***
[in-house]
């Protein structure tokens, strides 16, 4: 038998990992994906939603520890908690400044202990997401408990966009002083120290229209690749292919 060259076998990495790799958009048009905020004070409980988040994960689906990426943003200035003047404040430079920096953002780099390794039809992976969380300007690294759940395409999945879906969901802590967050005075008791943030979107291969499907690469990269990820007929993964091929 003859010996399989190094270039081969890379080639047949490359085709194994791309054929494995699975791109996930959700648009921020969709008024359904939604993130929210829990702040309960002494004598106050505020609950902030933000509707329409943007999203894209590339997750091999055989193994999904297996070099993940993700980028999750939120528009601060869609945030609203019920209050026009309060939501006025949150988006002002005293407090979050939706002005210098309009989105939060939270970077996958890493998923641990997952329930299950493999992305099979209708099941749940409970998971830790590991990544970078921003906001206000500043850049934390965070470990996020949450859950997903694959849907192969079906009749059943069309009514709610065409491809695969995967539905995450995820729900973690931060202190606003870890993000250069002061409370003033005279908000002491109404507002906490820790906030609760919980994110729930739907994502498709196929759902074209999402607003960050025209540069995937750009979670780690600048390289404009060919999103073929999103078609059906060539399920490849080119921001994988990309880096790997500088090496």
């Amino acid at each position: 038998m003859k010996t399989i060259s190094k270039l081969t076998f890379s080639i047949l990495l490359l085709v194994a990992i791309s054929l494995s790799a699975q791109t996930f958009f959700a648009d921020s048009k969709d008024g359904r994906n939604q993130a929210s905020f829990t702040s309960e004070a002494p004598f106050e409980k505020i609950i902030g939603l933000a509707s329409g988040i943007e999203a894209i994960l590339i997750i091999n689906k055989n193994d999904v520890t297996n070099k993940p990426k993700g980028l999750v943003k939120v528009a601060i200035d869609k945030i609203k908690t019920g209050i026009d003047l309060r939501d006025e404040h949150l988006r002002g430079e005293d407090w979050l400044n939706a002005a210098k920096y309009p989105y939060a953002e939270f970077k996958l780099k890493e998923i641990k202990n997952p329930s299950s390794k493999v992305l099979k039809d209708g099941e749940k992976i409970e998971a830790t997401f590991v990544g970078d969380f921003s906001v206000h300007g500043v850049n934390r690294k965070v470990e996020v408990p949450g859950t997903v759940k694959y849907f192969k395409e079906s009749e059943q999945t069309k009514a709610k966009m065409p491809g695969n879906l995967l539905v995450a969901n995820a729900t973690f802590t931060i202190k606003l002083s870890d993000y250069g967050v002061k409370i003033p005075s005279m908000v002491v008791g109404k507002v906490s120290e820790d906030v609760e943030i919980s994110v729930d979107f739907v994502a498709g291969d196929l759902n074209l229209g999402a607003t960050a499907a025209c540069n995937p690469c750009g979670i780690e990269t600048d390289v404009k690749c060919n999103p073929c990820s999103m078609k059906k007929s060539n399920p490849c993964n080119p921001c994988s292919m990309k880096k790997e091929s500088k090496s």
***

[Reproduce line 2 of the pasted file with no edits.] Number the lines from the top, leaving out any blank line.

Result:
């Protein structure tokens, strides 16, 4: 038998990992994906939603520890908690400044202990997401408990966009002083120290229209690749292919 060259076998990495790799958009048009905020004070409980988040994960689906990426943003200035003047404040430079920096953002780099390794039809992976969380300007690294759940395409999945879906969901802590967050005075008791943030979107291969499907690469990269990820007929993964091929 003859010996399989190094270039081969890379080639047949490359085709194994791309054929494995699975791109996930959700648009921020969709008024359904939604993130929210829990702040309960002494004598106050505020609950902030933000509707329409943007999203894209590339997750091999055989193994999904297996070099993940993700980028999750939120528009601060869609945030609203019920209050026009309060939501006025949150988006002002005293407090979050939706002005210098309009989105939060939270970077996958890493998923641990997952329930299950493999992305099979209708099941749940409970998971830790590991990544970078921003906001206000500043850049934390965070470990996020949450859950997903694959849907192969079906009749059943069309009514709610065409491809695969995967539905995450995820729900973690931060202190606003870890993000250069002061409370003033005279908000002491109404507002906490820790906030609760919980994110729930739907994502498709196929759902074209999402607003960050025209540069995937750009979670780690600048390289404009060919999103073929999103078609059906060539399920490849080119921001994988990309880096790997500088090496």